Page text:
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1 HIPAA Privacy and Security Update June 2009 Karen Pagliaro-Meyer Privacy Officer (212) 305-7315 Soumitra Sengupta Information.

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Presentation on theme: "1 HIPAA Privacy and Security Update June 2009 Karen Pagliaro-Meyer Privacy Officer (212) 305-7315 Soumitra Sengupta Information."— Presentation transcript:

1 1 HIPAA Privacy and Security Update June 2009 Karen Pagliaro-Meyer Privacy Officer (212) 305-7315 Soumitra Sengupta Information Security Officer (212) 305-7035

2 2 1.In the News - Privacy and Security Problems 2.Recent theft of electronic devices at CUMC 3.New Regulations - Privacy and Security 4.What you need to know about Patient Privacy 5.What you need to know about Information Security HIPAA Privacy and Security Update

3 3  Disruption of Patient Care  Increased cost to the institution  Legal liability and lawsuits  Negative Publicity  Negative Patient perception  Identity theft (monetary loss, credit fraud)  Disciplinary action Consequences of Privacy or Security Failure

4 4 In the News: Providence Health System  Lost 365,000 patient records when 10 backup tapes/disks were stolen from an employee’s minivan in 2006  Agreed to pay $100,000 in fines to the DOJ and implement a detailed Corrective Action Plan to safeguard electronic patient information  Providence reports they have spent over $7 million to respond to the breach including: Free credit monitoring for patients Hiring an independent forensic firm to investigate and make recommendations to improve the security of electronically stored patient information Negative media attention very damaging to their reputation

5  A NYP employee (patient admissions representative) was charged with stealing almost 50,000 patient files and selling some of them.  The files stolen probably contained little or no medical information, but did include patient names, phone numbers and social security numbers--fertile ground for identity theft.  McPherson told investigators that a Brooklyn man offered him money in exchange for personal information on male patients born between 1950 and 1970.  McPherson then sold the man 1,000 files for $750. In the News: NewYork-Presbyterian

6 NNYP sent letters and offered free 2 year credit monitoring to all patients 50,000 * $15 = $750,000 +++ NNYP senior management were summoned by District Attorney’s office for explanation and steps to improve AAn Information Security Enhancement Task Force led by the COO was established, and a consultant was engaged to evaluate NYP security posture NNYP is currently implementing measures to improve information security

7 7 Recent theft of electronic devices at CUMC  A large fire in a NYP/CUMC building with immediate evacuation of the entire building  An outside firm was hired to assist with the clean-up and repair of the building  When staff returned it was discovered that laptops, USB drives (thumb drives) and digital cameras had been stolen  Lesson learned – All equipment must be password protected. Portable equipment that includes patient information must also be encrypted.  Consider installing software like PC phone home that may assist in locating stolen portable devices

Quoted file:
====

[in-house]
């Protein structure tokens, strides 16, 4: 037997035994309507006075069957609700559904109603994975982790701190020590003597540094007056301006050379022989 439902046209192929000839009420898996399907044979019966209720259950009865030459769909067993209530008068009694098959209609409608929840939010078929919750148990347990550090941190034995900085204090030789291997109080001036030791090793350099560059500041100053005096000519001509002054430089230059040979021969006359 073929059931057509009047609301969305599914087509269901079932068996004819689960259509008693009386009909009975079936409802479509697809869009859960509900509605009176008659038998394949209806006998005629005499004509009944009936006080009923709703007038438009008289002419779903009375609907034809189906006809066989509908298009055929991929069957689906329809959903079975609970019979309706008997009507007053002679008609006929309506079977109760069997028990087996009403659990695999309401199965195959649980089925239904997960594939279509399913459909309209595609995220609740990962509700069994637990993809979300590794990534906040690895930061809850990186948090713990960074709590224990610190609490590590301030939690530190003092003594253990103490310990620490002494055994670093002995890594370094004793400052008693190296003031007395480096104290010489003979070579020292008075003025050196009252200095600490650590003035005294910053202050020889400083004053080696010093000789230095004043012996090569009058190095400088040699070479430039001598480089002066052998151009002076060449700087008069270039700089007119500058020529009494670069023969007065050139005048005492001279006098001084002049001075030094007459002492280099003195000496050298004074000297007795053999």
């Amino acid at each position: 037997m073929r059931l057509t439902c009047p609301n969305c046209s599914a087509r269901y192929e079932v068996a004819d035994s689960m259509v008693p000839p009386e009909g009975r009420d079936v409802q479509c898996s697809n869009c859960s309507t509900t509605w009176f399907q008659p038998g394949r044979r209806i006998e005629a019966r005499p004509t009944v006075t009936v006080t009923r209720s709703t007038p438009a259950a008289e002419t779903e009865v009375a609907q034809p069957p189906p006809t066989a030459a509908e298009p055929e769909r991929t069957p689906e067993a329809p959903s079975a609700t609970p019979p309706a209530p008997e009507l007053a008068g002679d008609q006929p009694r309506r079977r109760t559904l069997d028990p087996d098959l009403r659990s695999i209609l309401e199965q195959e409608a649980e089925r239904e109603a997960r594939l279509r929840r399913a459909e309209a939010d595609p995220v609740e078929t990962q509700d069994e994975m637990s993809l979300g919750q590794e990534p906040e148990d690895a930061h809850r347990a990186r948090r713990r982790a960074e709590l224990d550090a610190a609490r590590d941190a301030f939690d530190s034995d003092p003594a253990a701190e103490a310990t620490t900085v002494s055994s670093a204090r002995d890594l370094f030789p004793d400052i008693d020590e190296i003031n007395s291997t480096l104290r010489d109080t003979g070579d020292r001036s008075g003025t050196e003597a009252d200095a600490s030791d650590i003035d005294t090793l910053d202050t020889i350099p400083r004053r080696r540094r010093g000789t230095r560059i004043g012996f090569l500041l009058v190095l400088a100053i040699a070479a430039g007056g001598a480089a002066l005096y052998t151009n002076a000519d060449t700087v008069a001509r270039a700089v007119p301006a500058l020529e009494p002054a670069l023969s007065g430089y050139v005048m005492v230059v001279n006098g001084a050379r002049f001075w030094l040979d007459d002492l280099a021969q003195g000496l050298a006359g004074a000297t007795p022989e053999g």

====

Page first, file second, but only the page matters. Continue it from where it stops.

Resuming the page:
8 8 New Regulations: HITECH Act (ARRA) (Health Information Technology for Economic and Clinical Health)  New Federal Breach Notification Law – Effective Sept 2009  Applies to all electronic “unsecured PHI”  Requires immediate notification to the Federal Government if more than 500 individuals effected  Requires notification to a major media outlet  Will be listed on a public website  Requires individual notification to patients  Criminal penalties apply to individual or employee of a covered entity

9 9  Business Associates  Standards apply directly to Business Associates  Statutory obligation to comply with restrictions on use and disclosure of PHI  New HITECH Privacy provisions must be incorporated into BAA  Enforcement  Increased penalties for HIPAA Violations (tiered civil monetary penalties)  Increased enforcement and oversight activities  State Attorneys General will have enforcement authority and may sue for damages and injunctive relief. New Regulations: HITECH Act (ARRA)

10 10 New York State SSN/PII Laws Social Security Number Protection Law  Effective December 2007  Recognizes SSN to be a primary identifier for identity theft  It is Illegal to communicate this information to the general public  Access cards, tags, etc. may not have SSN  SSN may not be transmitted over Internet without encryption  SSN may not be used as a password  SSN may not be printed on envelopes with see-through windows  SSN may not be requested unless required for a business purpose  Fines and Penalties

11 Information Security Breach and Notification Act  Effective December 2005  IF… Breach of Personally Identifiable Information occurs o SSN o Credit Card o Driver’s License  THEN… Must notify o patients / customers / employees o NY State Attorney General o Consumer reporting agencies 11 New York State SSN/PII Laws

12 12 New Regulations – Red Flag rule Red Flag – Identity Theft Prevention Program  Requires healthcare organizations to establish written program to identify, detect and respond to and correct reports of potential identity theft  Educate all staff how to identify Red Flags and report them  Appoint program administrator & Report to leadership  FTC law includes fines and penalties $2,500 per violation  Business Associate Agreements will have to be revised to inform CUMC of any Red Flags involving CUMC data

13 13 4. What you need to know about Patient Privacy  Notice of Privacy Practices  Business Associates  Authorization to Release Medical Information  Privacy Breaches  HIPAA and Research  HIPAA Education and Training